Meanwhile, life evolves (or doesn't). If and where it does, life-forms may reach a point in development that allows them to become self-aware and capable of questioning their own existence (or not). None of this would likely attract the attention of the First Cause, anymore than a scientist would stop his work to wonder what the stuff on the slide under his microscope was thinking. BUT, the life-forms may evolve to a point where they can grasp a rudimentary understanding of what the First Cause knows. Since the level of understanding is crude at first, religions and other fables are fabricated. Given enough time, these puny life-forms might actually comprehend...unless the First Cause decides it has enough data, and ends the game.

The race is on! Stay tuned to this station for updates! Smile

Of course, he didn't get it. Instead, he kept trying to pigeon-hole this into some theory that was familiar and easily dismissed. He brought up the tired old argument of infinite regression that plagues every theology, claiming that for a First Cause to exist, it must be more complex than its creations. I answered with this:

Does the creator need to be more complex than the creation? That was not my contention. It seems evolution would indicate the opposite.

So, back to the theory....the First Cause causes a universe to form. The universe transforms itself, increasing in complexity. If it is self-propagating, how complex must the first cause be? (I'm searching for an analogy, but coming up empty - most likely because I'm trying to explain the unknown in terms that are known to exist after the fact).

The best I can muster at the moment is this: I plant a seed. The seed grows into a tree. The tree blossoms and produces fruit. All I did was plant a seed! I didn't need to understand the processes that would result from that simple act. I can instigate a process without knowing what the result will be. Furthermore, if we agree that everything that occurs after the first millisecond is random, then it follows that the creator cannot know what it is ultimately creating. What I'm saying is, the creator learns from its creation.

He also struggled with the nature of the First Cause, as I imagine many Deists do, referring to it as an entity or a being. My reply:

As to its name, "entity", "being", "thing" or "creature" are off the mark. (To be fair, so is "God") They all connote something that exists as we exist. Deist terms like "First Cause" or "Prime Observer" do not necessarily imply a life-form. The first cause of a fire is a spark. A camera could be considered an observer.
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PostSubject: Re: Process Panendeism   Mon Dec 28, 2009 4:46 pm

Quote :

The theory, in a nutshell, says the universe was formed by a body of information that forms universes.

I understand the difficulty of communicating Deist concepts to people with a materialist worldview. As you noted, even some Deists have difficulty imagining an Eternal/Infinite entity with only one anthro-morphic trait : mind. We only have experience with embodied minds, so thinking about a disembodied mind is like trying to envision Nothing. As soon as you form a mental image, it no longer represents Nothing, but something.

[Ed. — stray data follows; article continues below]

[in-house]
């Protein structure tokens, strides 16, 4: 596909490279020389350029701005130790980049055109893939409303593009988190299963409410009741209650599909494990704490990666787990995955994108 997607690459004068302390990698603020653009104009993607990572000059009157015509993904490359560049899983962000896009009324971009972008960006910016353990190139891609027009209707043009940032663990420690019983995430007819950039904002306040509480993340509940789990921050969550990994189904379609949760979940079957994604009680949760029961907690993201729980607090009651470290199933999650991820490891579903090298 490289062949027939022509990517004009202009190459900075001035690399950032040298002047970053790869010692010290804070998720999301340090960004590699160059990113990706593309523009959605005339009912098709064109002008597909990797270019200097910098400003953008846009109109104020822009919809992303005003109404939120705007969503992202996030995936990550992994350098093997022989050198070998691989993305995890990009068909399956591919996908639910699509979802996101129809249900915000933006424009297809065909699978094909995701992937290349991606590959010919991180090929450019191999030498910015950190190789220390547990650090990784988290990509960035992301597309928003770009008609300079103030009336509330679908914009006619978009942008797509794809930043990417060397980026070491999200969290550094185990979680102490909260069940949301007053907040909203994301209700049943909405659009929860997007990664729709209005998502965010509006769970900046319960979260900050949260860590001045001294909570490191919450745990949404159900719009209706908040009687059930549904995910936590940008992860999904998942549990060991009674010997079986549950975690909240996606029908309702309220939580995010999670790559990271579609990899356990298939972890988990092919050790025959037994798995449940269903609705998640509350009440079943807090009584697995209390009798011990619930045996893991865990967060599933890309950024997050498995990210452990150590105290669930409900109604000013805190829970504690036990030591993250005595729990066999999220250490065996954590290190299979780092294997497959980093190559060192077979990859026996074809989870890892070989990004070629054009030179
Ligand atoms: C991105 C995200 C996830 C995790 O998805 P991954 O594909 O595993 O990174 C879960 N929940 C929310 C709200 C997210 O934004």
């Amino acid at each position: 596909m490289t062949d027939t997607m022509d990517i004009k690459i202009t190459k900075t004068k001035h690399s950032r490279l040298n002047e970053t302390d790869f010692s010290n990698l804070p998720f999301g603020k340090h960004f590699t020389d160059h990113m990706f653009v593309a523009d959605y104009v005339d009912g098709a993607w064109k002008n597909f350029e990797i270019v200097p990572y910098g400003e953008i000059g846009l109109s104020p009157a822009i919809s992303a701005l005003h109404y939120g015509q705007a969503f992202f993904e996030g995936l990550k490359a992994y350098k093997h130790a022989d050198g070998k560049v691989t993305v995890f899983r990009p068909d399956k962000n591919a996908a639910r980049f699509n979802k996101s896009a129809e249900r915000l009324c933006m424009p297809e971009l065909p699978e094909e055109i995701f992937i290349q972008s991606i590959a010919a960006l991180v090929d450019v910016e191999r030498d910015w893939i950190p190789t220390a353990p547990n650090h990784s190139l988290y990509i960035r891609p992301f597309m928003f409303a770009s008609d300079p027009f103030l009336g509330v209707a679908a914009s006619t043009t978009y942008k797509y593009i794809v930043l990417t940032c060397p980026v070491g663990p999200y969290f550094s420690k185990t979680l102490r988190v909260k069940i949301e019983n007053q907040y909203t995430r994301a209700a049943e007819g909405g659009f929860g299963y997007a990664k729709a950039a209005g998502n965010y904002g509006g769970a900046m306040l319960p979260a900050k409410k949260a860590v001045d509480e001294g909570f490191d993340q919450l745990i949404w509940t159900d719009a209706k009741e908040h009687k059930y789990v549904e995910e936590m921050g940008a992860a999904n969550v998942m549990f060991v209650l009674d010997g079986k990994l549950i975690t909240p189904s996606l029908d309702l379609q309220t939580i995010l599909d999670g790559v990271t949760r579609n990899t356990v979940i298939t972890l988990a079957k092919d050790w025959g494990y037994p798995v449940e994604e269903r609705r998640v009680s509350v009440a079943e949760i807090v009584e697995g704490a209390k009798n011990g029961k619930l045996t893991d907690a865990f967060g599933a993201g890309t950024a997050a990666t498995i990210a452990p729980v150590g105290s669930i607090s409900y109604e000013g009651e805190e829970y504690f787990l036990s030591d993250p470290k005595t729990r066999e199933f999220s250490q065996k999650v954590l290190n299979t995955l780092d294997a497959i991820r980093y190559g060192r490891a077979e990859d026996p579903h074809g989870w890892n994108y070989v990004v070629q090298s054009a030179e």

I am in the process of building upon my Enformationism cosmological thesis, which is similar to yours, in order to show why an abstract First Cause is necessary to explain the existence of the physical universe with its metaphysical inhabitants. I have a name for the new website, Enformity, and a vague direction, but not much else at this point.

"Enformity" is a coined term defined as the essential quality of an enformed system (e.g. a designed universe as opposed to an accidental universe). Any suggestions will be welcomed. And I may try out some ideas in this forum.
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PostSubject: Re: Process Panendeism   Mon Dec 28, 2009 11:40 pm

Paul Anthony wrote:
That's too anthropomorphic for my tastes.

That's interesting. If anything I find Whitehead's style to be too cold and mathematical. Which makes sense considering he was a mathematician. But then again this was just someone's summary of his (and Leibnitz') work so perhaps that's where the anthropomorphizing snuck in.

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PostSubject: Re: Process Panendeism   Thu Dec 31, 2009 9:40 pm

Here's one that I like.

"Our minds are finite, and yet even in these
circumstances of finitude we are surrounded by possibilities that are
infinite, and the purpose of human life is to grasp as much as we can
out of the infinitude. " ~ Alfred North Whitehead

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PostSubject: Re: Process Panendeism   Mon Jan 04, 2010 1:47 pm